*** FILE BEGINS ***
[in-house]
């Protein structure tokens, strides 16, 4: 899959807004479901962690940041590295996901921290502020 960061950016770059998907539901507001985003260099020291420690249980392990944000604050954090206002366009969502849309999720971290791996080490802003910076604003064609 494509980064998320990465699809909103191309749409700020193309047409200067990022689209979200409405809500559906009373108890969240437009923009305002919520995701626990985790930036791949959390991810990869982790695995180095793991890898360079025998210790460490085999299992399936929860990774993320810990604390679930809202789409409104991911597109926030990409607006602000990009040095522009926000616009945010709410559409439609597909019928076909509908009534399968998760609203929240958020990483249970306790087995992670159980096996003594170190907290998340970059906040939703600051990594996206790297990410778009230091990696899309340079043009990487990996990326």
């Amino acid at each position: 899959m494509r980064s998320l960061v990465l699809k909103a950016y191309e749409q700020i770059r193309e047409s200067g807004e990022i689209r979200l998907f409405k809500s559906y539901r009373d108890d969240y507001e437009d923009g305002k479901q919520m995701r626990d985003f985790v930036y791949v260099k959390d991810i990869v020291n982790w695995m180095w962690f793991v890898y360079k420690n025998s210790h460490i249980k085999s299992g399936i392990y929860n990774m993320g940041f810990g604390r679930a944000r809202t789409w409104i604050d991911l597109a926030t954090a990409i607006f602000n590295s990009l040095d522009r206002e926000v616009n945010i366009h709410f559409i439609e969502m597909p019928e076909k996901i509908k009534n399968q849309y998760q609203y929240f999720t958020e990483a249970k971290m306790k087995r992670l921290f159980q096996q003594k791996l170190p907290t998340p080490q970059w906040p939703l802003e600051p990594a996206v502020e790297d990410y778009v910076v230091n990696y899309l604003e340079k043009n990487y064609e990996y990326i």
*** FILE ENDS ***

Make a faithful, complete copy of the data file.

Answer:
[in-house]
């Protein structure tokens, strides 16, 4: 899959807004479901962690940041590295996901921290502020 960061950016770059998907539901507001985003260099020291420690249980392990944000604050954090206002366009969502849309999720971290791996080490802003910076604003064609 494509980064998320990465699809909103191309749409700020193309047409200067990022689209979200409405809500559906009373108890969240437009923009305002919520995701626990985790930036791949959390991810990869982790695995180095793991890898360079025998210790460490085999299992399936929860990774993320810990604390679930809202789409409104991911597109926030990409607006602000990009040095522009926000616009945010709410559409439609597909019928076909509908009534399968998760609203929240958020990483249970306790087995992670159980096996003594170190907290998340970059906040939703600051990594996206790297990410778009230091990696899309340079043009990487990996990326």
């Amino acid at each position: 899959m494509r980064s998320l960061v990465l699809k909103a950016y191309e749409q700020i770059r193309e047409s200067g807004e990022i689209r979200l998907f409405k809500s559906y539901r009373d108890d969240y507001e437009d923009g305002k479901q919520m995701r626990d985003f985790v930036y791949v260099k959390d991810i990869v020291n982790w695995m180095w962690f793991v890898y360079k420690n025998s210790h460490i249980k085999s299992g399936i392990y929860n990774m993320g940041f810990g604390r679930a944000r809202t789409w409104i604050d991911l597109a926030t954090a990409i607006f602000n590295s990009l040095d522009r206002e926000v616009n945010i366009h709410f559409i439609e969502m597909p019928e076909k996901i509908k009534n399968q849309y998760q609203y929240f999720t958020e990483a249970k971290m306790k087995r992670l921290f159980q096996q003594k791996l170190p907290t998340p080490q970059w906040p939703l802003e600051p990594a996206v502020e790297d990410y778009v910076v230091n990696y899309l604003e340079k043009n990487y064609e990996y990326i």